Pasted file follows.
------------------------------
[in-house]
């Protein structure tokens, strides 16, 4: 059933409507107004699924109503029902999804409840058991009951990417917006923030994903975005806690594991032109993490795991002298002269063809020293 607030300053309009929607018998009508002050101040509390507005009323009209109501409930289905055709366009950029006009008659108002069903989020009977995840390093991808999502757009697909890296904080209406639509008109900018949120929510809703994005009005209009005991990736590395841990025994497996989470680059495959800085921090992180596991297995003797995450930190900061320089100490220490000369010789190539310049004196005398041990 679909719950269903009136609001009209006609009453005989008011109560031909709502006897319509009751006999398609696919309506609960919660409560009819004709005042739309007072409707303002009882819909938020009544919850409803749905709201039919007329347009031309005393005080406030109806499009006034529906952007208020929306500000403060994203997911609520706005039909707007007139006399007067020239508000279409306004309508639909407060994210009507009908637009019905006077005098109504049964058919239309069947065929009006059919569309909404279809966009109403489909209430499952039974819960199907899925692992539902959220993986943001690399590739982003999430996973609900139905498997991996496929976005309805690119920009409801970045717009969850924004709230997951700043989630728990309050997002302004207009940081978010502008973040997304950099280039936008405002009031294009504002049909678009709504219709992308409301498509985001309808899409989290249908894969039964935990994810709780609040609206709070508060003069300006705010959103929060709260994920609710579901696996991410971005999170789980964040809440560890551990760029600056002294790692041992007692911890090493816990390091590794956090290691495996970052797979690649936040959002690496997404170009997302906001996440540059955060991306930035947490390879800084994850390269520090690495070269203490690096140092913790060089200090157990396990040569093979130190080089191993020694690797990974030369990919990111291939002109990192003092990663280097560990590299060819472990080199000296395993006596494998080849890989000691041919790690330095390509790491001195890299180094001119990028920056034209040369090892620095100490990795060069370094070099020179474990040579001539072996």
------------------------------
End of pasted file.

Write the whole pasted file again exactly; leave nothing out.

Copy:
[in-house]
């Protein structure tokens, strides 16, 4: 059933409507107004699924109503029902999804409840058991009951990417917006923030994903975005806690594991032109993490795991002298002269063809020293 607030300053309009929607018998009508002050101040509390507005009323009209109501409930289905055709366009950029006009008659108002069903989020009977995840390093991808999502757009697909890296904080209406639509008109900018949120929510809703994005009005209009005991990736590395841990025994497996989470680059495959800085921090992180596991297995003797995450930190900061320089100490220490000369010789190539310049004196005398041990 679909719950269903009136609001009209006609009453005989008011109560031909709502006897319509009751006999398609696919309506609960919660409560009819004709005042739309007072409707303002009882819909938020009544919850409803749905709201039919007329347009031309005393005080406030109806499009006034529906952007208020929306500000403060994203997911609520706005039909707007007139006399007067020239508000279409306004309508639909407060994210009507009908637009019905006077005098109504049964058919239309069947065929009006059919569309909404279809966009109403489909209430499952039974819960199907899925692992539902959220993986943001690399590739982003999430996973609900139905498997991996496929976005309805690119920009409801970045717009969850924004709230997951700043989630728990309050997002302004207009940081978010502008973040997304950099280039936008405002009031294009504002049909678009709504219709992308409301498509985001309808899409989290249908894969039964935990994810709780609040609206709070508060003069300006705010959103929060709260994920609710579901696996991410971005999170789980964040809440560890551990760029600056002294790692041992007692911890090493816990390091590794956090290691495996970052797979690649936040959002690496997404170009997302906001996440540059955060991306930035947490390879800084994850390269520090690495070269203490690096140092913790060089200090157990396990040569093979130190080089191993020694690797990974030369990919990111291939002109990192003092990663280097560990590299060819472990080199000296395993006596494998080849890989000691041919790690330095390509790491001195890299180094001119990028920056034209040369090892620095100490990795060069370094070099020179474990040579001539072996």